Last week, the Second Circuit affirmed the dismissal for lack of Article III standing a proposed class action against a health services provider that mistakenly disclosed personally identifiable information (“PII”). In its opinion, the Second Circuit held that plaintiffs may establish Article III standing based on an increased risk of identity theft or fraud following an unauthorized disclosure of their data, but that the standard was not met based on the facts presented. The decision, which is the first time the Second Circuit has explicitly adopted this standard, has potentially important implications going forward for data breach cases.
On April 28, 2021, the U.S. Federal Trade Commission (“FTC”) published a blog post reminding corporate boards of directors of their responsibility to oversee data security issues and ensure that consumer and employee data are protected. The FTC’s post is a continuation of its efforts to “elevate data security considerations to the C-Suite and Board level.”
By way of background, the FTC noted that it has continued to challenge companies’ data security practices on the grounds of allegedly deceptive or unfair conduct. The Commission is also actively reviewing certain data security rules targeted at safeguarding health records and consumer information held by financial institutions.
Last month, the Virginia Consumer Data Protection Act was signed into law, making Virginia the second state in the nation to enact comprehensive data privacy legislation. The Act resembles and adopts some terms from the California Consumer Privacy Act (“CCPA”); the California Privacy Rights Act of 2020, which amends and expands the CCPA; and the European Union’s General Data Protection Regulation (“GDPR”). However, the Act contains a number of distinctive provisions, compliance with which will require covered entities to adjust their privacy policies and practices, even if they are already CCPA and GDPR compliant, rendering the existing patchwork of state and national privacy laws even more complex.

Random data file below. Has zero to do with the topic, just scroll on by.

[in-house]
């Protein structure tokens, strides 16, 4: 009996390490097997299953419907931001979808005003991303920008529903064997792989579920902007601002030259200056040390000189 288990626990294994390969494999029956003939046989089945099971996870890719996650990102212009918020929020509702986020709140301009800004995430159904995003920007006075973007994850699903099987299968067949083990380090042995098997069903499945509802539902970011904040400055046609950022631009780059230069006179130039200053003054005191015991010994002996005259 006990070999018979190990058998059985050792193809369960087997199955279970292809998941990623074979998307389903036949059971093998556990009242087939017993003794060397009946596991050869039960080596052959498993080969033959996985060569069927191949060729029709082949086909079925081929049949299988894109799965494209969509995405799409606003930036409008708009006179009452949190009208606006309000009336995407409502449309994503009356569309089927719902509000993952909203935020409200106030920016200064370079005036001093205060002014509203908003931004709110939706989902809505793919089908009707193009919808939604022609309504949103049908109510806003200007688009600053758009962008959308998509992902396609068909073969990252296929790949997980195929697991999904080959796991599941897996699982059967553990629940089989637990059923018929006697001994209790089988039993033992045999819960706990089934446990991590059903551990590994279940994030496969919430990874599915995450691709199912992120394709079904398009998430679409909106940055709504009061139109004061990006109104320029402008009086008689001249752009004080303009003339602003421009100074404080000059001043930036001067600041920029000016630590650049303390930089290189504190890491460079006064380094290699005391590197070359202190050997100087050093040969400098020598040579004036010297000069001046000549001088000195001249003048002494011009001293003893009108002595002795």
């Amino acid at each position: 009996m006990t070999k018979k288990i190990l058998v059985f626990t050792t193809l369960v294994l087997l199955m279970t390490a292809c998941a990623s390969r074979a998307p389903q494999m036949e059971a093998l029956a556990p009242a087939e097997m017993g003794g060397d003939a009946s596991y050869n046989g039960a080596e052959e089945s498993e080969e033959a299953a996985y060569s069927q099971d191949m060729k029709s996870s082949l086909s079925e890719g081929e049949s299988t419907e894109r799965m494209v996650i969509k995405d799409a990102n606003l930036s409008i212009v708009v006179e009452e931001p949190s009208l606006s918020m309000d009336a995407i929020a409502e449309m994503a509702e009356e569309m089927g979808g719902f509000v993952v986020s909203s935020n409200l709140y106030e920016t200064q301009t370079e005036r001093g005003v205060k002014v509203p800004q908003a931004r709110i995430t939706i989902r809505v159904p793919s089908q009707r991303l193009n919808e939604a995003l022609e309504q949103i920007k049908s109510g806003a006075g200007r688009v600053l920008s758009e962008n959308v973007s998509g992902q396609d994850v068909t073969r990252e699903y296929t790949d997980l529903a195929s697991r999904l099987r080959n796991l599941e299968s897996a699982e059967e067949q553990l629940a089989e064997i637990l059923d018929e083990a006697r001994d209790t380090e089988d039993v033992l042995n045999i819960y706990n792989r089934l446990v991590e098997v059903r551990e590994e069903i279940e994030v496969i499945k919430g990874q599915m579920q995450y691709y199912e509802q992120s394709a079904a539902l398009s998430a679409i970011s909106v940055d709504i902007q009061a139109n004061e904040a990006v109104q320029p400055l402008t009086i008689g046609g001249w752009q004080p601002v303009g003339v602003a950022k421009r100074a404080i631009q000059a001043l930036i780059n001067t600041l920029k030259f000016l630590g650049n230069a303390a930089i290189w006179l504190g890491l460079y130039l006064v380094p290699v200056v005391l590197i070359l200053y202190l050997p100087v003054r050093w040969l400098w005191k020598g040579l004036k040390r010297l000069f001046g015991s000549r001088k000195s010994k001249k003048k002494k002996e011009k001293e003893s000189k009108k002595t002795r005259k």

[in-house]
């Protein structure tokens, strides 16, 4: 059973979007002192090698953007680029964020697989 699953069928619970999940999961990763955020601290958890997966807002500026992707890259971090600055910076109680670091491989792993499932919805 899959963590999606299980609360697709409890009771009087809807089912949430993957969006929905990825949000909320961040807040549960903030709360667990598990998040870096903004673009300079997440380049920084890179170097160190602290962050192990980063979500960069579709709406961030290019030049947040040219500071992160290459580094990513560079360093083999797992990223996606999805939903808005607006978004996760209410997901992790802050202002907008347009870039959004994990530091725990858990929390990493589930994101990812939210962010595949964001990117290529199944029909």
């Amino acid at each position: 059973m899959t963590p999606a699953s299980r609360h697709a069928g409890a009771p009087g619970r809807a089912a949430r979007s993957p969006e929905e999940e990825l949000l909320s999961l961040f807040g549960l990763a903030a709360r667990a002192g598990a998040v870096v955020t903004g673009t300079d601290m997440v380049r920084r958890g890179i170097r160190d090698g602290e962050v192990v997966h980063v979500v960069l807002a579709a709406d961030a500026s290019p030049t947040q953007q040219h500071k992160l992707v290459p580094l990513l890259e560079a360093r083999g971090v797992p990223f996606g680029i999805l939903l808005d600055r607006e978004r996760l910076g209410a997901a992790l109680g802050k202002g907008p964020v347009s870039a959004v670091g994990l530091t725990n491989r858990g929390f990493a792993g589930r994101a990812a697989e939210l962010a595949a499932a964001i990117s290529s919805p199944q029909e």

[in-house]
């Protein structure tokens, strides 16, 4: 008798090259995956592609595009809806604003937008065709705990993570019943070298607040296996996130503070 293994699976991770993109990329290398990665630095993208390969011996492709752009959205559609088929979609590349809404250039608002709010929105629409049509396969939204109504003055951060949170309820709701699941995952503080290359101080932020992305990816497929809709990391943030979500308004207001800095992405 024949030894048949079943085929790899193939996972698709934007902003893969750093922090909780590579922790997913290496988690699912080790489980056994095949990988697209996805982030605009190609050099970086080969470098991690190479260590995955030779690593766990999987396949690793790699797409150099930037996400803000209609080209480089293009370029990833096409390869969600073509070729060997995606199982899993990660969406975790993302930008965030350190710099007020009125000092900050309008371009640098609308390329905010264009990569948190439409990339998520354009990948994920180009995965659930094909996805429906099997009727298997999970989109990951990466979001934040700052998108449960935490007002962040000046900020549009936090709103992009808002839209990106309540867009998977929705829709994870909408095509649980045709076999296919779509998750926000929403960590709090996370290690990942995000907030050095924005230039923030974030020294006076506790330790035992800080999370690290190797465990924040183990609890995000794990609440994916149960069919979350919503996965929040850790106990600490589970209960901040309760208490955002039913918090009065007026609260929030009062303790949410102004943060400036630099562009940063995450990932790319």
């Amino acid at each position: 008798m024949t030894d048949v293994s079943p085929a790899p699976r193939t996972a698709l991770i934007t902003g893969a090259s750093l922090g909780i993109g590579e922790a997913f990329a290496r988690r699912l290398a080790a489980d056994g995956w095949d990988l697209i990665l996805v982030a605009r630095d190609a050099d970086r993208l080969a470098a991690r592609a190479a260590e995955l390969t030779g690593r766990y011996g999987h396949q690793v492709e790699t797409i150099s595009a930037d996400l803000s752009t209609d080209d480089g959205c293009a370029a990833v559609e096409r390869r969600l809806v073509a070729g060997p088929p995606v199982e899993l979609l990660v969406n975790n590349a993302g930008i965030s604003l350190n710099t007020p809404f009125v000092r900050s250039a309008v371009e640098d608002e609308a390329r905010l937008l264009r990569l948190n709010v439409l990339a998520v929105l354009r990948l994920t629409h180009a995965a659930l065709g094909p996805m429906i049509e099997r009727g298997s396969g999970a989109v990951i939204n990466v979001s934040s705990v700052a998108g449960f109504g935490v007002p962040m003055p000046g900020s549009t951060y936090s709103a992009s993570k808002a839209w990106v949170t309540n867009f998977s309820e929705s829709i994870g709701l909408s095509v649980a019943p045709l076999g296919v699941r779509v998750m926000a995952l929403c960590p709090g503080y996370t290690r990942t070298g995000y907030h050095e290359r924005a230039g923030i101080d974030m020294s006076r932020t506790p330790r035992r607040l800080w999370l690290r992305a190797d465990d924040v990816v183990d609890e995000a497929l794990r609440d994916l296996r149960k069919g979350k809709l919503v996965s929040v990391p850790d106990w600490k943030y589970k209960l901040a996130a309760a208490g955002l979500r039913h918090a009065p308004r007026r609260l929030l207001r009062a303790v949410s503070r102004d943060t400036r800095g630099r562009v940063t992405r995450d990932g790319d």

Please click here to read our full alert memorandum summarizing key elements of the Act and highlighting key similarities and differences with the CCPA and GDPR.
On 11 February 2021, the Abu Dhabi Global Market (“ADGM”), Abu Dhabi’s financial free zone, enacted the new Data Protection Regulations 2021 (the “Regulations”), replacing the Data Protection Regulations 2015 in their entirety and bringing the ADGM regime closer to the European Union’s data protection regime under the General Data Protection Regulation (“GDPR”).
Our alert memo, published at the end of 2020 following the ADGM’s opening of a public consultation period on the draft Data Protection Regulations 2020 (the “Draft Regulations”), provides an overview of the key features of the Draft Regulations, areas of overlap with the GDPR, as well as certain proposed departures from the GDPR that will need to be monitored by organisations doing business in both the ADGM and the European Union.